In this incarnation I had the tweeter overlapping the woofer in an attempt to reduce the distance between them. While this worked it also created some odd sounds as air moved in and around the small pocket under the flange of the woofer. After creating a first crossover using Jeff Bagby’s PCD I realized I need to change the tweeter mount and cut the front off the boxes. This time I didn’t flush mount the driver and ended up with this incarnation:
In this incarnation all appears as it should be but it sounded like “SHIT”. Whoopee I can say shit here. I had more hills and valleys in the Frequency Response than grandmas have wrinkles.
While I was able to get a reasonable frequency response using only 11 components for a crossover I new I was fighting the baffle diffraction I had introduced since the previous design so I again decided to cut the front off the boxes and make new baffles which leads me to this:
This image only represents the driver placement. Two major things have changed. First the driver placement and second the tweeter. This version uses the Vifa XT25SC90 Neo Ring Radiator which is a small neo magnet version of the larger Ring Radiators sold by Vifa (Peerless), Scanspeak and others. I also realized that part of the issue I had before were all the large bumps and sharp edges on the baffle surfance. In this version both the woofer and tweeter are flush mounted. I like the asymmetric design better than the symmetric anyway. I still don’t know how this Visaton woofer really sounds when crossed correctly. It looks OK on paper. It has no huge breakup modes below 5K so if crossover can sufficiently reduce the level of the first large breakup mode around 4.5K it should sound very decent indeed.
Well, I had to completely re-measure and re-simulate the crossover several times before I was able to get usable results. Finally I got a usable crossover for this speaker and it sounds very nice. It has a bit of an edge to the tweeter but that might disappear with a stereo pair. I need to finish building both crossovers and listen to them as a pair for a while. Apparently the harshness comes from crossing this tweeter too low. It may have an fs below 1K but it does not cross low. I found 2.9K to be about the lowest reasonable crossover point. I initially tried at 2.7K and found it to be noticeably harsh. Changing caps moved the crossover point to 2.9K and it sounds very nice and smooth once it breaks in. It does seem to need a little time to loosen up cones in the tweeter before it smooths out. In all fairness I didn’t test it at 2.7K for very long so it might very well cross that low. In this design though it’s not necessary. Were I using a pair of woofers below this tweeter I’d be wanting the lowest XOP possible.
Update March 2nd 2013:
I finished these speakers about two weeks ago and have been listening to them as my front left and right home theater pair now for that long. At first they sounded a little harsh but now that I have a few hundred hours on them they sound perfect. I haven’t put any veneer on them yet because I wasn’t sure how to go about it but I purchased some Red Oak veneer for my next project and found it quite easy provided I prepare the surface first. I’ll probably get a darker wood for these and go ahead and veneer them. Rather than put a grill on them I’m going to remove the drivers and simply trim around them so the speaker will be completely covered in veneer. It will look like a solid block of mahogany which is probably what I’ll use. Below is the finished speaker with the riser I built to house the crossover components. I ended up with a fairly complex crossover consisting of a second order electric with an AL-1 notch filter for woofer and third order electric on the tweeter to align phase. Tweeter required some padding in the form of a 4 Ohm padding resistor between the first and second component in the crossover.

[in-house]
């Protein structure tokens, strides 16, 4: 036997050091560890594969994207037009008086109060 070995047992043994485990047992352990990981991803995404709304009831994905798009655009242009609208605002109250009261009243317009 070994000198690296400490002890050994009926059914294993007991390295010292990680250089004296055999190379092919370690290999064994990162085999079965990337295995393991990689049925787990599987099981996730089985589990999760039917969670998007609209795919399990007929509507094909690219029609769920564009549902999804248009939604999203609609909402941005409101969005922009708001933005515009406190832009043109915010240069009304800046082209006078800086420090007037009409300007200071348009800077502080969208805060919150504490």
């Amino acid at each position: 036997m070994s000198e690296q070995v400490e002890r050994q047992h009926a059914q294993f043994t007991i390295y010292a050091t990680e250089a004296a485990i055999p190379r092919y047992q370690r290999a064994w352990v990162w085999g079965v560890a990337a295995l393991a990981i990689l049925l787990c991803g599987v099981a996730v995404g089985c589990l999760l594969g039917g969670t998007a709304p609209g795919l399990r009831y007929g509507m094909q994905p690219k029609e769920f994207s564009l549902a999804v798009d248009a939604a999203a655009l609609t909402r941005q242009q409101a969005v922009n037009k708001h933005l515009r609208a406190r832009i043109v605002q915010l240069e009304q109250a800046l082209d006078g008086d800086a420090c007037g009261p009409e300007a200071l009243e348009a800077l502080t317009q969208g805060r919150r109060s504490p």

Crossover schematic below shows the finished circuit. I have a little small step coil for a stand mounted woofer and it does sound a little thin in an open room on stands but blends very nicely with a sub woofer.
Will post finished project pictures when I do finally get the veneer on them and finished. It will certainly look unique with veneer trimmed right up against the raw driver frame.
In overall listening tests these speakers have a superb stereo image. I don’t know if it’s due to the offset tweeter which position I chose to reduce diffraction, or if if’s a good quality tweeter. This is not a woofer i would use again. It does work well in a sealed enclosure and goes down to 80hz easily but it lacks the transient response of a nice hard cone like aluminum, kevlar, carbon fiber or carbon/poly mix. However, it can also be built for at or near $100 per speaker making it an exceptional value. Below is a polar plot with 5 measurements to 90 deg on one speaker. This plot shows off axis response to 90 deg, meaning a full 90 degrees off to the side, and we still have some tweeter response. Best of all we get no nulls or dips due mostly to the crossover point and ring radiator combination. This Vifa XT25SC90 neo magnet ring radiator is one of the best tweeters around for dispersion. The stereo image it produces is astounding. On my home theater it’s difficult to tell whether sounds are coming from the HT or if there really is a police siren racing by outside. I also keep transient sounds like people walking around in the background or in the rear speaker field that sounds absolutely real. If you are looking for an excellent inexpensive speaker for home theater this might be exactly what you are looking for. All the parts can be ordered from Parts Express including the cabinet. The speaker baffle does require routing but if you want to build a pair send me an email and I’ll be happy to cut out a pair for you for a reasonable price. All other components are straight PE parts. See Parts Express dot com.